Procrastinators do not exhibit optimal retirement savings‐related financial behaviors, research finds, leading to worse preparedness by the retirement date.
According to Jeffrey Brown, of the University of Illinois at Urbana-Champaign, and Alessandro Previtero, of the University of Western Ontario, their research provides “new and robust empirical evidence that procrastinators behave differently than non‐procrastinators for five important retirement‐related financial behaviors.” The paper defines a procrastinator as an individual who waits until the last day of their health care open enrollment period to make their plan election—a real-world metric the researchers suggests is more informative and reliable than qualitative definitions of procrastination.
Using three separate administrative data sets, the researchers show that procrastinators defined this way are (i) less likely to participate in a supplemental savings plan; (ii) take longer to sign up for 401(k) plans; (iii) contribute less; (iv) are more likely to stick with default portfolio allocations, regardless of their appropriateness; and (v) are less likely to take the annuity payout option from their defined benefit (DB) plan when offered a lump-sum payout.
“Further evidence shows that these findings are best explained by procrastination being the outcome of present‐biased preferences, consistent with the predictions of leading economic models of procrastination,” the research report says.
The paper notes that this finding is not new. “The idea is certainly intuitive,” the researchers explain. “Planning for retirement involves near-term actions with distant consequences, and it is easy to put it off when faced with more immediate temptations or demands on one’s time. Indeed, the trade‐off between near‐term costs and distance consequences is the reason that economists treat procrastination as a stemming from present‐biased preferences.”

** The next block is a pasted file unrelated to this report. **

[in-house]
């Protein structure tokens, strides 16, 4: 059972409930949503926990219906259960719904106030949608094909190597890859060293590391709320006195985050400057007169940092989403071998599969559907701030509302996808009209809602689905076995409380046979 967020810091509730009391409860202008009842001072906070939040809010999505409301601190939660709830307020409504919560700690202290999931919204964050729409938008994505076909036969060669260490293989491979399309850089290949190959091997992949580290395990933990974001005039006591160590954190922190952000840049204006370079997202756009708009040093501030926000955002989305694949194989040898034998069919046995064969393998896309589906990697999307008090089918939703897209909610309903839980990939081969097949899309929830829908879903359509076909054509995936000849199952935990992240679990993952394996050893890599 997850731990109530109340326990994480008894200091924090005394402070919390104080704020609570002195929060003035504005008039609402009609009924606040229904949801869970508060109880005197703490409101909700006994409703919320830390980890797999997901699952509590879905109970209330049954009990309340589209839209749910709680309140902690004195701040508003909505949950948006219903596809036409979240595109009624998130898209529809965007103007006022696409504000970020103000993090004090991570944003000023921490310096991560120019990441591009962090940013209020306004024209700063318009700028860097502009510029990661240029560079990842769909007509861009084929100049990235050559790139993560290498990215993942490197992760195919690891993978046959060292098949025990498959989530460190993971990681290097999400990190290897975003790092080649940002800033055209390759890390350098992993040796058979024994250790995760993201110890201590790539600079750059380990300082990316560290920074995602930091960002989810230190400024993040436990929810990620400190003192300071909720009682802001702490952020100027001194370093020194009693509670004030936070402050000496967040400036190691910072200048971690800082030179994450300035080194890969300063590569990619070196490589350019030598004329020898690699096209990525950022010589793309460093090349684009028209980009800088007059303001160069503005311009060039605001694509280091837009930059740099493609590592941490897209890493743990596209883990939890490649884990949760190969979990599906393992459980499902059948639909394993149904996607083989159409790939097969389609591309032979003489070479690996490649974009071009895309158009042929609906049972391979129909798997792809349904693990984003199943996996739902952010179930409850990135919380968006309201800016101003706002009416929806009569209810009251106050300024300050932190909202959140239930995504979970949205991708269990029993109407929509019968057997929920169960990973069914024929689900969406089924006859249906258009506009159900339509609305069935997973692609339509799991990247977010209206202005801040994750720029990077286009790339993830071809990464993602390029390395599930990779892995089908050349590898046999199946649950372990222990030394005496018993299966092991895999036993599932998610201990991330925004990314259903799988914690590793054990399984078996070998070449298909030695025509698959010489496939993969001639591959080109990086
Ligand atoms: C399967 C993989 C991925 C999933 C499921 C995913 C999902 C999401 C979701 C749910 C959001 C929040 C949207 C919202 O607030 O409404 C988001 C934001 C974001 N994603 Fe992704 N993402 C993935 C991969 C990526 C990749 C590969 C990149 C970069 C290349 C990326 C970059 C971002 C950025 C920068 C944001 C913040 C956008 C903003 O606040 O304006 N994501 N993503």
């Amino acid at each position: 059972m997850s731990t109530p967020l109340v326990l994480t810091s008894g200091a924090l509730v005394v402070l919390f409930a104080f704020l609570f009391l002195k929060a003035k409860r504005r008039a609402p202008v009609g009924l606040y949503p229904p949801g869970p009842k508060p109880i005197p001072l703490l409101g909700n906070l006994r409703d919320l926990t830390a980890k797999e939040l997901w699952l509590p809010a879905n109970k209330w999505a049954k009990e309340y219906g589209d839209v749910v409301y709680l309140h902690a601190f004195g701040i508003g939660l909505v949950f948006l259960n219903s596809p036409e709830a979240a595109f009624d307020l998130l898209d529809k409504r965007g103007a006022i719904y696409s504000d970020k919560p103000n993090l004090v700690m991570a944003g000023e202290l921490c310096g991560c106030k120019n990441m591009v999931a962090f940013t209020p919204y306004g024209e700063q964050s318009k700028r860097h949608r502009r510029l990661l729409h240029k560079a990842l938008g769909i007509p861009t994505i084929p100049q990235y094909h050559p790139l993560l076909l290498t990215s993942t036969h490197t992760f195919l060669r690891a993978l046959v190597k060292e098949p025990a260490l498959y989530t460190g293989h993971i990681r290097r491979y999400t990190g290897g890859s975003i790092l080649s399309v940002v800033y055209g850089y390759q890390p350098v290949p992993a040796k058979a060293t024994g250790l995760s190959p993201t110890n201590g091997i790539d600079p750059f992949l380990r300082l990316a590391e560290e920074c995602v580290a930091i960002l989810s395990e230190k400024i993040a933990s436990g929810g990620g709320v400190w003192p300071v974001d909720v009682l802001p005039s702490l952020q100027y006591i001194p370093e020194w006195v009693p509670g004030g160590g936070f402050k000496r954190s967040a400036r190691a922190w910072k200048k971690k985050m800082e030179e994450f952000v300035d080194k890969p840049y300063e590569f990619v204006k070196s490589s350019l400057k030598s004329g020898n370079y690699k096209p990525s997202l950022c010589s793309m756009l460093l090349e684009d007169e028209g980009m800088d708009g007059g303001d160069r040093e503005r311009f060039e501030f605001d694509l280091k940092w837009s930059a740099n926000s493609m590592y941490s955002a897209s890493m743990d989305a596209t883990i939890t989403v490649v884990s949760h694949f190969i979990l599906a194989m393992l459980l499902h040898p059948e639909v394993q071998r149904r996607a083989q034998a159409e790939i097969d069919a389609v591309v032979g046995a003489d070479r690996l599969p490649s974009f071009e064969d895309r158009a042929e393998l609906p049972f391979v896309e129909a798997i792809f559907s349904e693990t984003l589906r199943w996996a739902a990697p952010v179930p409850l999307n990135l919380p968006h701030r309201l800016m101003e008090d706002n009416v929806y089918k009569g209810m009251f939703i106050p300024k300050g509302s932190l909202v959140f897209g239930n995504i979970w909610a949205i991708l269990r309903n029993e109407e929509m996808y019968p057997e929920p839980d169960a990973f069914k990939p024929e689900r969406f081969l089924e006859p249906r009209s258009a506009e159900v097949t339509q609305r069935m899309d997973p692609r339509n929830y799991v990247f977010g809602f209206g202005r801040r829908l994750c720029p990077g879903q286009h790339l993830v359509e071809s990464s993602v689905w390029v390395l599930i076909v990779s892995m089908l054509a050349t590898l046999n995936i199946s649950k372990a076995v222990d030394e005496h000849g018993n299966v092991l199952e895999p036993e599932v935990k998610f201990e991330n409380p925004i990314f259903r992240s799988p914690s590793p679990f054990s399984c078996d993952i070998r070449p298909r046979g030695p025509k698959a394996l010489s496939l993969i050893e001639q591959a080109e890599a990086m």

The researchers say, however, there has been very little empirical research to confirm or refute the idea that procrastination has a meaningful effect on financial security in retirement, “and virtually no empirical work showing that procrastination arises from present‐biased preferences.”
They feel their paper fills this void by providing more robust evidence that procrastinators behave differently than non‐procrastinators when it comes to major actions related to financial preparation for retirement. The paper also discusses why the existence of present‐biased preferences is the only theory that is consistent with the entirety of the team’s empirical results—namely by ruling out alternative stories, including optimal delay, rational inattention, or the basic notion that individuals may simply be busy or disorganized.
“For example, we use data on the frequency of interactions with the plan election tool to separate optimal delayers from procrastinators, and show that our results are being driven by the procrastinators,” the paper explains. “We also do a stylized calculation to show that these are consequential decisions, which casts significant doubt that rational inattention could explain our results. We also discuss that a subset of our results—those related to contribution rates conditional on saving, and those related to annuitization—are consistent with present‐biased preferences and not alternative stories. In the end, the only hypothesis that can explain the entirety of our results is that individuals with present‐biased preferences are more likely to procrastinate, and this combination of preferences and behavior lead them to behave quite differently from non‐procrastinators when it comes to preparing for retirement.”
A key advantage of this research approach is that the consequences of underlying decisionmaking by pre-retirees are real rather than hypothetical. In particular, both health care plan elections and retirement plan choices are financially consequential, which increases confidence in the external validity of the findings.
“Another nice feature is that the health care plan election and retirement plan choices are similar enough for the health care plan election behavior to be informative,” the paper concludes, “but not so similar as to introduce any mechanical correlations with our outcomes of interest.”
The full paper is available for download here.